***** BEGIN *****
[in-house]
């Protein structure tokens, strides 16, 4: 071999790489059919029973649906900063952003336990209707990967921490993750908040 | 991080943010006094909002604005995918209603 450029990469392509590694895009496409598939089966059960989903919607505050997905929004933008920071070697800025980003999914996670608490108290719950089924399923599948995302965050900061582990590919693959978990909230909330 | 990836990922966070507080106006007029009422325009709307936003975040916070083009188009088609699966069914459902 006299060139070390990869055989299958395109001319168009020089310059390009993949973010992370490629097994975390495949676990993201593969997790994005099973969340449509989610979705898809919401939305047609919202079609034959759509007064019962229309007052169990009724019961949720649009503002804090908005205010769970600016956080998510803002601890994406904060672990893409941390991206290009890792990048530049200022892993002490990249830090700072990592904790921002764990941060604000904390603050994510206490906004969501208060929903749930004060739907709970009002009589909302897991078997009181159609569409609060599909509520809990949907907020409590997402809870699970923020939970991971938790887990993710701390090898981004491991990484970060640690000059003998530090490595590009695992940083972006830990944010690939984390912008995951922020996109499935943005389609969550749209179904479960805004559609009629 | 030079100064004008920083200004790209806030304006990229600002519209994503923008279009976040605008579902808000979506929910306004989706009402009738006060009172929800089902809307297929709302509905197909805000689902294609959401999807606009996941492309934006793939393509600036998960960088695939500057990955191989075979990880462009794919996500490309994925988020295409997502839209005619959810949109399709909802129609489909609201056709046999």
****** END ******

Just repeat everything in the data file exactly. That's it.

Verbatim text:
[in-house]
């Protein structure tokens, strides 16, 4: 071999790489059919029973649906900063952003336990209707990967921490993750908040 | 991080943010006094909002604005995918209603 450029990469392509590694895009496409598939089966059960989903919607505050997905929004933008920071070697800025980003999914996670608490108290719950089924399923599948995302965050900061582990590919693959978990909230909330 | 990836990922966070507080106006007029009422325009709307936003975040916070083009188009088609699966069914459902 006299060139070390990869055989299958395109001319168009020089310059390009993949973010992370490629097994975390495949676990993201593969997790994005099973969340449509989610979705898809919401939305047609919202079609034959759509007064019962229309007052169990009724019961949720649009503002804090908005205010769970600016956080998510803002601890994406904060672990893409941390991206290009890792990048530049200022892993002490990249830090700072990592904790921002764990941060604000904390603050994510206490906004969501208060929903749930004060739907709970009002009589909302897991078997009181159609569409609060599909509520809990949907907020409590997402809870699970923020939970991971938790887990993710701390090898981004491991990484970060640690000059003998530090490595590009695992940083972006830990944010690939984390912008995951922020996109499935943005389609969550749209179904479960805004559609009629 | 030079100064004008920083200004790209806030304006990229600002519209994503923008279009976040605008579902808000979506929910306004989706009402009738006060009172929800089902809307297929709302509905197909805000689902294609959401999807606009996941492309934006793939393509600036998960960088695939500057990955191989075979990880462009794919996500490309994925988020295409997502839209005619959810949109399709909802129609489909609201056709046999």